'Easy Rider' Dennis Hopper Dies of Cancer
MAY 29, 2010 - 'Easy Rider' star Dennis Hopper is reported to have died at his home in Venice, California, today after a battle with prostrate cancer. He was 74.
Hopper (right) was last seen in public in March when he was honoured with a star on Hollywood's Walk of Fame. He directed the 1969 counter-culture road movie Easy Rider, which he co-wrote with and starred alongside Peter Fonda. The pair were nominated for a best screenplay Academy Award.
Following a promising start to his career, Hopper developed a reputation as a rabble-rouser with a penchant for drink and drugs. He was reported to have rows with directors and fellow actors, including John Wayne on the set of True Grit (1969).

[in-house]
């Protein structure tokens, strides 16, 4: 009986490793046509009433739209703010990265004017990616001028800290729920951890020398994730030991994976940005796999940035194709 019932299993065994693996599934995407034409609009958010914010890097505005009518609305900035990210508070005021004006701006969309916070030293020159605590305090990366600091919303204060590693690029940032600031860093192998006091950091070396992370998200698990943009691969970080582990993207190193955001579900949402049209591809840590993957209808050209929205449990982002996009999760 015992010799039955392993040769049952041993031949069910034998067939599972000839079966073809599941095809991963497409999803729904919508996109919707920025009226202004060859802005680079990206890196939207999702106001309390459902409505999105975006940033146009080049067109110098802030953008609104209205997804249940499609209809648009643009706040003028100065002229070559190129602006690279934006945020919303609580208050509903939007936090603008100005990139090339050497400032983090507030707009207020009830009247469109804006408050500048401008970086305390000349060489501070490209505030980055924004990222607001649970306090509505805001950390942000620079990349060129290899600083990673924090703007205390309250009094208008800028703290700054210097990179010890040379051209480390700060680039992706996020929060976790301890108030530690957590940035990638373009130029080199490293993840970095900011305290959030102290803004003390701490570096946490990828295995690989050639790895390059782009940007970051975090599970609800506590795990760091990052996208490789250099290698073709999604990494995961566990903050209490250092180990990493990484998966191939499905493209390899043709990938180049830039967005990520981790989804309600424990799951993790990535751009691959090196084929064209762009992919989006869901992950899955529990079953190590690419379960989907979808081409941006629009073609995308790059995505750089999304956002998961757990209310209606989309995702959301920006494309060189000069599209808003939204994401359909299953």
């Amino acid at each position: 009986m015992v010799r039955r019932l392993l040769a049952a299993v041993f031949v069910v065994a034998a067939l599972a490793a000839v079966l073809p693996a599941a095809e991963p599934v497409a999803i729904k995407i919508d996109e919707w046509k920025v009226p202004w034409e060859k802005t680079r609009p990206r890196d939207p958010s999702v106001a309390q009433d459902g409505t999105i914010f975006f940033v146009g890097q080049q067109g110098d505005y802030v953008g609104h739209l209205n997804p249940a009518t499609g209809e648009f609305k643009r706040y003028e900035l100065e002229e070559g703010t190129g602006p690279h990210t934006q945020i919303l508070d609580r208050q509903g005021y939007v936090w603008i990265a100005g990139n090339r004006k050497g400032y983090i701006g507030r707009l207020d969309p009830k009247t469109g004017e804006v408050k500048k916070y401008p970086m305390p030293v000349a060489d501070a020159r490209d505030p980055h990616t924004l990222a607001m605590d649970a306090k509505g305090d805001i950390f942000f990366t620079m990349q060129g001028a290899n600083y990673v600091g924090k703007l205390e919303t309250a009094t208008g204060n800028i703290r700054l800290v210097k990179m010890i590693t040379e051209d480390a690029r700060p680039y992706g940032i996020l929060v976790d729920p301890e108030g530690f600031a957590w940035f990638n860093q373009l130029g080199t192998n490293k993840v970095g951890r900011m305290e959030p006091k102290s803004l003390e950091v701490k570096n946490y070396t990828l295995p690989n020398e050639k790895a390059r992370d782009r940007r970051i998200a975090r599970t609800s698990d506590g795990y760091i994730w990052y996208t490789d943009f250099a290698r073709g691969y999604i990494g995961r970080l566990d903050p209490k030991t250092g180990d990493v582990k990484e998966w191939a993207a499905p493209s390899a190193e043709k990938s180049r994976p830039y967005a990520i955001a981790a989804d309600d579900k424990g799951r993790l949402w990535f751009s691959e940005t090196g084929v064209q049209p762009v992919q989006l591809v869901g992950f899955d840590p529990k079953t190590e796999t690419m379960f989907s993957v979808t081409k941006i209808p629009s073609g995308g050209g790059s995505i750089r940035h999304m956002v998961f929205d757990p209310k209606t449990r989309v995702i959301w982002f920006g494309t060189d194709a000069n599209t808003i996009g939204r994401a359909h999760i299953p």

Hopper was 19 when he was cast in his first movie opposite none other than James Dean in the 1955 Rebel Without a Cause. Later, in 1956, he co-starred with Dean again in Giant. Hopper won critical acclaim and several awards for this role as Frank Booth in David Lynch's Blue Velvet (1986). He received an Oscar nomination for Best Supporting Actor for Hoosiers in 1986.
Hopper's is the second celebrity death this weekend - after TV star Gary Coleman (of Diff'rent Strokes) who died on Friday (May 28) at age 42 of brain hemorrhage.